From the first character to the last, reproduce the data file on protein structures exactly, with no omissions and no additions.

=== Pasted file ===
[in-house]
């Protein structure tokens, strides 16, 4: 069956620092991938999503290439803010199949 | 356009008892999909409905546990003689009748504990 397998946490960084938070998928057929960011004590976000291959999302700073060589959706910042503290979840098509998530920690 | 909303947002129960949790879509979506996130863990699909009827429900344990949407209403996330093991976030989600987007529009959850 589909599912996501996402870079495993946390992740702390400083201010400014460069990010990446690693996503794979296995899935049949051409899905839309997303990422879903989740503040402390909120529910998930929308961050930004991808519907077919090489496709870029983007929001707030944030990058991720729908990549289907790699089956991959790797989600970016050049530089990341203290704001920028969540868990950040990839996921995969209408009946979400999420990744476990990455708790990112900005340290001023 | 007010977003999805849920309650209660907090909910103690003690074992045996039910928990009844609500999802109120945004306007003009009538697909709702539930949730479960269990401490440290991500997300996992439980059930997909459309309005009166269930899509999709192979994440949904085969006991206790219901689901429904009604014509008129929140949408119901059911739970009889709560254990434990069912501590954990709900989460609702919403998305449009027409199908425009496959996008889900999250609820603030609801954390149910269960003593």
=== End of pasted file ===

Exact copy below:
[in-house]
């Protein structure tokens, strides 16, 4: 069956620092991938999503290439803010199949 | 356009008892999909409905546990003689009748504990 397998946490960084938070998928057929960011004590976000291959999302700073060589959706910042503290979840098509998530920690 | 909303947002129960949790879509979506996130863990699909009827429900344990949407209403996330093991976030989600987007529009959850 589909599912996501996402870079495993946390992740702390400083201010400014460069990010990446690693996503794979296995899935049949051409899905839309997303990422879903989740503040402390909120529910998930929308961050930004991808519907077919090489496709870029983007929001707030944030990058991720729908990549289907790699089956991959790797989600970016050049530089990341203290704001920028969540868990950040990839996921995969209408009946979400999420990744476990990455708790990112900005340290001023 | 007010977003999805849920309650209660907090909910103690003690074992045996039910928990009844609500999802109120945004306007003009009538697909709702539930949730479960269990401490440290991500997300996992439980059930997909459309309005009166269930899509999709192979994440949904085969006991206790219901689901429904009604014509008129929140949408119901059911739970009889709560254990434990069912501590954990709900989460609702919403998305449009027409199908425009496959996008889900999250609820603030609801954390149910269960003593």